The Audio Pro A28 can be connected in many ways. First of all, the old fashioned wired way. Analogue stereo RCA, optical TosLink and HDMI can all be used here. The latter is probably the most important, as the speakers could be an excellent partner for the TV. If you need extra punch at the bottom, you can connect a subwoofer.
Most people, however, will probably use the speakers wirelessly. And there really are a lot of options here. AirPlay and Google Cast are built in, so you can stream losslessly over the network from your phone. Tidal Connect and Spotify Connect let you play music from your favourite streaming service directly on the speakers. And if none of this covers your needs, Bluetooth is of course built in too. But only Bluetooth 4.2 – and without modern, ‘hi-fi friendly’ audio protocols.
Last but not least, Audio Pro has its own multi-room standard and associated app, allowing for the same plethora of music services as the more established multi-room systems from Sonos, HEOS and BluOS. In other words, you’re really well covered considering this is an inexpensive speaker system from a small Swedish manufacturer!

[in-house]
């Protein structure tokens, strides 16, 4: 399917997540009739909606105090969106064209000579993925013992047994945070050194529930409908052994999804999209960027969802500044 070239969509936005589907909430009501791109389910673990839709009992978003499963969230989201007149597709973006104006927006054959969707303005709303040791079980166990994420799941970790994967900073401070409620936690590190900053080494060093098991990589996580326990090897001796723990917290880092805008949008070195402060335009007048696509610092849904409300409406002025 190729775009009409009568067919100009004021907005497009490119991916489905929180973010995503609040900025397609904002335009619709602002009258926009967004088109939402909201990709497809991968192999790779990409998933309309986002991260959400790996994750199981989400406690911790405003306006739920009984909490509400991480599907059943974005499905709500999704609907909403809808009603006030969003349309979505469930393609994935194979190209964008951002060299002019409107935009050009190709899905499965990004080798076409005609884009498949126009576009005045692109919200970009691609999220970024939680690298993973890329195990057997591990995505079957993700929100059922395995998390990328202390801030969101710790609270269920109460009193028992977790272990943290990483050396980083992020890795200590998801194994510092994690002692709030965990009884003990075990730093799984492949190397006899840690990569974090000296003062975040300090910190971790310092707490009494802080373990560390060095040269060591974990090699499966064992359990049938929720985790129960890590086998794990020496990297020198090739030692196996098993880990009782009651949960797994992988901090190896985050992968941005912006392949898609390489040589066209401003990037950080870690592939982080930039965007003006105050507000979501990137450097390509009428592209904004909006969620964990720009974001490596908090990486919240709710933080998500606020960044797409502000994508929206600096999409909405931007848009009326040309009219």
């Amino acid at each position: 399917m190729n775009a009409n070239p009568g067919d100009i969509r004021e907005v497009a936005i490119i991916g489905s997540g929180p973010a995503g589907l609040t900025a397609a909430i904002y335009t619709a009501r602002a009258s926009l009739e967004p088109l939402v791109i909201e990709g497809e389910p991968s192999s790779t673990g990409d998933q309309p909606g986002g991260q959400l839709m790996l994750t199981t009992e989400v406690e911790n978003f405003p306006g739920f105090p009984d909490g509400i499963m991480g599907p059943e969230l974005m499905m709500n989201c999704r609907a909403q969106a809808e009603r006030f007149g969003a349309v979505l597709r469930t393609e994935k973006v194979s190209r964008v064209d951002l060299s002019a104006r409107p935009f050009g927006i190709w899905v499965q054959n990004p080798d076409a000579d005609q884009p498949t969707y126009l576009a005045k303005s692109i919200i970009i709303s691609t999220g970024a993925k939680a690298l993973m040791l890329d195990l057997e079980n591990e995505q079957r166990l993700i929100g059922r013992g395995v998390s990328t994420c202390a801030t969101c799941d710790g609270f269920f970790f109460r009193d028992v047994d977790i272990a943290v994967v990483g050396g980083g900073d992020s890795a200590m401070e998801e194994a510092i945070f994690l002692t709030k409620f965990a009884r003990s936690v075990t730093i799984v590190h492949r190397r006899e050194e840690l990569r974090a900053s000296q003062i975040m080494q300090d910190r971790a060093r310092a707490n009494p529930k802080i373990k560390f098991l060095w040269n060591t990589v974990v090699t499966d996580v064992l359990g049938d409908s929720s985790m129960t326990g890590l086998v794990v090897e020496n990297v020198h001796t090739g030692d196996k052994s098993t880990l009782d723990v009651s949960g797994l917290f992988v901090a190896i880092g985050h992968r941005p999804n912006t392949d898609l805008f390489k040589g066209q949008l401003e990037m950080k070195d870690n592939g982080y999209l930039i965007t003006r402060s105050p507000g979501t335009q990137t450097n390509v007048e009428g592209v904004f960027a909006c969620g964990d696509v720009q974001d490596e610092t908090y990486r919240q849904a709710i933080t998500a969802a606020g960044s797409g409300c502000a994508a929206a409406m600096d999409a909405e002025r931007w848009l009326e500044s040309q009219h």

Since the speakers are tiny, they’re easy to find a spot for. They will work well on a shelf or a sideboard. And it’s also tempting to place them on a shelf. In that case, they should have some space behind them and to the sides, so that the bass port at the back can ‘breathe’. You can also place them on stands away from the back and side walls. This will give the best stereo image. We don’t expect this advice to be heeded. But at least it’s been stated.
The first impression of the Audio Pro A28 is really positive. Although much smaller than shoeboxes, they provide a well-rounded and warm sound more reminiscent of a ‘real’ stereo system than a pair of small multi-room speakers.
Basically, there’s what there should be: the bass is deep enough (assisted by the electronics), and voices come across nicely and openly in the soundstage. There’s also a quite reasonable sense of space behind and to either side of the speakers.
As background entertainment for dinner, the small speakers deliver the goods perfectly. Even when you turn up the volume a bit to hear that great track along the way.